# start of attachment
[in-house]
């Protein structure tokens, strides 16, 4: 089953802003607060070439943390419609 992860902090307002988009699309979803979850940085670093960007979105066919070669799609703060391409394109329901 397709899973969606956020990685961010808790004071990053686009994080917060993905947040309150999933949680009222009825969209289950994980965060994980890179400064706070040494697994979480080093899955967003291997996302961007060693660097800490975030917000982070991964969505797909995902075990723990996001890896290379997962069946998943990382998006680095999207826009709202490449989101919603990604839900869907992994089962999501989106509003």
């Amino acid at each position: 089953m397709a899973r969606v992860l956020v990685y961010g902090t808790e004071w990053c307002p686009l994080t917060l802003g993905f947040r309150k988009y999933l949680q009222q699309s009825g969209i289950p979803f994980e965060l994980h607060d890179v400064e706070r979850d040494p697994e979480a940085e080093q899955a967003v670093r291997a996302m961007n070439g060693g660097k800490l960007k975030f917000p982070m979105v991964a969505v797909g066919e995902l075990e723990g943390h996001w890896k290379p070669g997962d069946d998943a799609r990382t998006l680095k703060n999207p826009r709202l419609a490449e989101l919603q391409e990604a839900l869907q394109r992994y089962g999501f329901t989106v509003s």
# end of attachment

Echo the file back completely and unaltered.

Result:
[in-house]
């Protein structure tokens, strides 16, 4: 089953802003607060070439943390419609 992860902090307002988009699309979803979850940085670093960007979105066919070669799609703060391409394109329901 397709899973969606956020990685961010808790004071990053686009994080917060993905947040309150999933949680009222009825969209289950994980965060994980890179400064706070040494697994979480080093899955967003291997996302961007060693660097800490975030917000982070991964969505797909995902075990723990996001890896290379997962069946998943990382998006680095999207826009709202490449989101919603990604839900869907992994089962999501989106509003």
């Amino acid at each position: 089953m397709a899973r969606v992860l956020v990685y961010g902090t808790e004071w990053c307002p686009l994080t917060l802003g993905f947040r309150k988009y999933l949680q009222q699309s009825g969209i289950p979803f994980e965060l994980h607060d890179v400064e706070r979850d040494p697994e979480a940085e080093q899955a967003v670093r291997a996302m961007n070439g060693g660097k800490l960007k975030f917000p982070m979105v991964a969505v797909g066919e995902l075990e723990g943390h996001w890896k290379p070669g997962d069946d998943a799609r990382t998006l680095k703060n999207p826009r709202l419609a490449e989101l919603q391409e990604a839900l869907q394109r992994y089962g999501f329901t989106v509003s």